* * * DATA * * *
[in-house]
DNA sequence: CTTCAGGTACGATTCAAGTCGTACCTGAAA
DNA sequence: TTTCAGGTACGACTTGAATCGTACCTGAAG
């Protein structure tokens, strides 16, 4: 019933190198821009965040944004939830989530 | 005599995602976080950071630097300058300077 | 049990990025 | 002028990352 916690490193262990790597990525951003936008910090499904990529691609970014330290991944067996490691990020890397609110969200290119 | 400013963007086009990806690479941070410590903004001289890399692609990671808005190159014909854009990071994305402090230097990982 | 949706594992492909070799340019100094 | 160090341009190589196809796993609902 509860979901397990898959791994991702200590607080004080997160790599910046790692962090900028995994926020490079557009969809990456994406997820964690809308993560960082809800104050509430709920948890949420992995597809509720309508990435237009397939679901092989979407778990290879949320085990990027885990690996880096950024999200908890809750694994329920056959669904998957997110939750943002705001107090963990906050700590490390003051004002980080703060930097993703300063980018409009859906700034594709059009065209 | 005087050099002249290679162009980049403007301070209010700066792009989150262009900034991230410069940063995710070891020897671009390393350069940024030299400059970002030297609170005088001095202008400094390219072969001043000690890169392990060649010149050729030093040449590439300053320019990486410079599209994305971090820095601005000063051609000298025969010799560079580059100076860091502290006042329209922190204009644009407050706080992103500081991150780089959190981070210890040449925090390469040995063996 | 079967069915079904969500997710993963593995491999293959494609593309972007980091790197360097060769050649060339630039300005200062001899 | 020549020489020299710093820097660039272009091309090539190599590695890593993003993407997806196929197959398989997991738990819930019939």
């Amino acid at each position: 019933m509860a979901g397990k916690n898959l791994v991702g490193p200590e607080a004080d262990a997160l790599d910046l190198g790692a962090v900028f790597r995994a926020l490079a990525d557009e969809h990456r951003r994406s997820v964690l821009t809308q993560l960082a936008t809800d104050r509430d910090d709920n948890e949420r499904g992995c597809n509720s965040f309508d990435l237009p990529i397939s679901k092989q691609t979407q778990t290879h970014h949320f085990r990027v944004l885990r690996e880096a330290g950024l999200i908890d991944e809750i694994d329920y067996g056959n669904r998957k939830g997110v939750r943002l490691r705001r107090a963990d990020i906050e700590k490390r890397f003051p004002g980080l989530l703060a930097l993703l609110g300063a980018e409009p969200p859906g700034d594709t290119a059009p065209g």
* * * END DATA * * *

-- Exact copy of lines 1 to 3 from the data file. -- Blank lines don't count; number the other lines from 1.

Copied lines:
[in-house]
DNA sequence: CTTCAGGTACGATTCAAGTCGTACCTGAAA
DNA sequence: TTTCAGGTACGACTTGAATCGTACCTGAAG